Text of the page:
That discussion will begin once the Task Force has forwarded its recommendations to the City Council. However, as of now, we have received interest from some major foundations and hope to use that kind of financing to leverage private sector investment that will benefit from our projects. Additionally, as this process evolves, there will most likely be areas where some city resources will be available, as well as Prop. 40 funds.
Misty, revitalizing neighborhoods takes more than merely park space and funding. Quality of life is about access to housing, libraries, schools, health clinics as well as parks and open space. I worry that L.A's history foretells that experiments like this one lead to more balkanization rather than increased focus and leverage. How do we get everybody on your Task Force to work together to lift the entire community, rather than take it apart parcel by parcel, issue by issue?
In looking at quality of life from the perspective of planning and land use, one finds that the people who know what communities need most-the residents-are oftentimes excluded from the dialogue, because the city agencies aren't suited to find and utilize the knowledge of those stakeholders. This Trust will formalize a mechanism that empowers residents and gives them responsibility for their neighborhoods. In that way, the dialogue is elevated from the city's point of view-which is often focused on a particular site-to the community's perspective-which takes into account the value of a particular site on the entire neighborhood. That is how this Urban Land Trust will address neighborhoods rather than projects and get at the more comprehensive vision you allude to.
So, is your premise that the city agencies-Planning, CRA, CDD, the library department, etc.- have really failed the neighborhoods and that a new entity must be created to solve the problem?
I think we have a lot of energy in the agencies that you mention. But this city has no neutral space for them to create a dialogue, work together and devise comprehensive solutions at the community level. Because of that we have missed out on numerous opportunities for revitalization. That is what we are hoping to create with this Trust-an organization that can interface with various agencies, raise the level of discussion and begin to address the multiple concerns of the community.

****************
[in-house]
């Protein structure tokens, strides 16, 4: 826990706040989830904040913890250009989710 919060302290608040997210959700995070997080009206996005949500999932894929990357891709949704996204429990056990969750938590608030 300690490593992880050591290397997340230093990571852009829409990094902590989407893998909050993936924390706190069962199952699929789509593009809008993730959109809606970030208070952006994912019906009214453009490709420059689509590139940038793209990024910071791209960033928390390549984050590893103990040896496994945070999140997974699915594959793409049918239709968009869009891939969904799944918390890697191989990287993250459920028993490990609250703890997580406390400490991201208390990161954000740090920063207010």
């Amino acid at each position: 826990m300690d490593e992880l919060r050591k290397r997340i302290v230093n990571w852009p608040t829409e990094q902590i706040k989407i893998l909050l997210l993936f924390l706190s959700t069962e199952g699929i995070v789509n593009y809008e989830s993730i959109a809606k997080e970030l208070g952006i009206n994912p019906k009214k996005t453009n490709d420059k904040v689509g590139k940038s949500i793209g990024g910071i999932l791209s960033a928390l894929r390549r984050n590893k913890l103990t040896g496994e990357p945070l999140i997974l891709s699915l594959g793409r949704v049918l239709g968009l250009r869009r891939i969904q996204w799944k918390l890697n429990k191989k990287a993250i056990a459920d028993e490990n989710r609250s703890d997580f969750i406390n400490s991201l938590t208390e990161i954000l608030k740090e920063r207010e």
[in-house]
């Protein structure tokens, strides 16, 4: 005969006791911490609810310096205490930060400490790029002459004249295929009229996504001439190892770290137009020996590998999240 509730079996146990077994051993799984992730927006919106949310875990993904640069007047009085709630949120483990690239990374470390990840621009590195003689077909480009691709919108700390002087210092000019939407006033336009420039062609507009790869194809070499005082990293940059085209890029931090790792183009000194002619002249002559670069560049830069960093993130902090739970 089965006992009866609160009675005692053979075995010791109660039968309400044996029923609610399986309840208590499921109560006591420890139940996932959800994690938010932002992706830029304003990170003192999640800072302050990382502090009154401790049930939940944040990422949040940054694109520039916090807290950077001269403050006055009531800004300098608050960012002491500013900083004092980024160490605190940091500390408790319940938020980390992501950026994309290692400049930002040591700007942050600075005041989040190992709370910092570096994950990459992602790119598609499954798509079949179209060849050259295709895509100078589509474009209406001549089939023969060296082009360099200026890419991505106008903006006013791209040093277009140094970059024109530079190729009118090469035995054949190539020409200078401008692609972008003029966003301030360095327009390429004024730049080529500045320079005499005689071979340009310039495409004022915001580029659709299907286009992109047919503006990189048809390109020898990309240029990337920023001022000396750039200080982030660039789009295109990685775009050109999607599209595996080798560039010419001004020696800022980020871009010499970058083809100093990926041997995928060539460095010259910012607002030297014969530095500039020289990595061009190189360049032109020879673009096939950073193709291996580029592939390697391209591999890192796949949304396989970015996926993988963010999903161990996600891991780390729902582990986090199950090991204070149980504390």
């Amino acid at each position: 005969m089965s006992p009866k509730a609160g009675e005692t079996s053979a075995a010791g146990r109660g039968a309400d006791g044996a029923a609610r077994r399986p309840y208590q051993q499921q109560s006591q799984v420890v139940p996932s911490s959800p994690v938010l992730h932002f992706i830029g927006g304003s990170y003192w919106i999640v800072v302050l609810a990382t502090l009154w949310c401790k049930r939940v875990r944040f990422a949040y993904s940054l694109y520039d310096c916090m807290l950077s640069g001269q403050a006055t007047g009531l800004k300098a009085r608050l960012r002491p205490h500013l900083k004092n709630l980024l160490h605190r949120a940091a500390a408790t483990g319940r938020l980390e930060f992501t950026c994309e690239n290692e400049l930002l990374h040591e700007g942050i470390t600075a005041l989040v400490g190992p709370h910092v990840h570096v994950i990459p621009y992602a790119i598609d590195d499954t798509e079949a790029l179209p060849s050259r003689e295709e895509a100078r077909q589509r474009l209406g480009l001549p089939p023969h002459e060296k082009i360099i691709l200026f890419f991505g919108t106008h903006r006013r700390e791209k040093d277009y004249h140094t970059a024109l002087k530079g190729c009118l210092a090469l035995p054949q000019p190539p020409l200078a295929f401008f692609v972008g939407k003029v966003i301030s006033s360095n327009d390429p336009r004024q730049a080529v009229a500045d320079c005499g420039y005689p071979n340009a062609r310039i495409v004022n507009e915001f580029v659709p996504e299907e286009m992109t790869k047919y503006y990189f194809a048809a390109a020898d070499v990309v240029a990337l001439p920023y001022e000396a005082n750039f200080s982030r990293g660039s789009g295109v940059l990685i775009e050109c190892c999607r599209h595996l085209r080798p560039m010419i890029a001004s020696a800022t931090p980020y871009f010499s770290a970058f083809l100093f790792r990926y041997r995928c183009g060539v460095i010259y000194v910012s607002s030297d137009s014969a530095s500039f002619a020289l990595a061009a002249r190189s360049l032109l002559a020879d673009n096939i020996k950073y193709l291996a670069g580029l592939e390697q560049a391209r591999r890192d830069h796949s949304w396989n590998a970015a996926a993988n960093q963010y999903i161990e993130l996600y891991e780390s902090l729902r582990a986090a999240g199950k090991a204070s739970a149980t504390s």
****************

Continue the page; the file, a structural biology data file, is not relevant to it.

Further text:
If that's the case, how is the Urban Parks Trust different from the agenda of the city's Department of Neighborhood Empowerment or the Neighborhood Councils themselves?
The over arching mission of the Urban Land Trust is not too far from that of the Neighborhood Councils. The Neighborhood Councils will be a great place for concerned residents to start dialogue about how to improve their communities, and a land trust is one way to put their ideas into action. The Trust will be more than merely a place for dialogue, it will be mechanism to facilitate relationships around specific parks, open space or public space development. The Urban Land Trust will be a tool for the Councils to use as a next step in community engagement.
Are there models around the country that you emulate?
There are quite a few examples around the country of organizations that have created mechanisms to leverage private and public sector funding to prioritize the use of parks as neighborhood revitalization tools. We have looked to models in Seattle, New York, Baltimore, Atlanta, Boston and Chicago. And actually, the most successful one-the Neighbor Space Program in Chicago-is very similar to what we believe we'll end up using here in Los Angeles.
And how do we translate that model here in L.A.? This idea has been percolating for a couple of years now. What will this effort look like a year from now?
The Implementation Task Force will report to the Council's Planning and Land Use Management Committee and the Arts, Health and Humanities Committee in 90 days with a recommended model for the Urban Land Trust. The report will be followed by a three to four month feasibility study that will craft the specific framework and outline who will be represented on the Trust's Board, as well as how they will interface with the city.
From there, we'll work to get our foundation funds aligned with city funds, and begin looking for projects that meet our goals. The City of L.A. should finally have a functioning Land Trust in one year's time.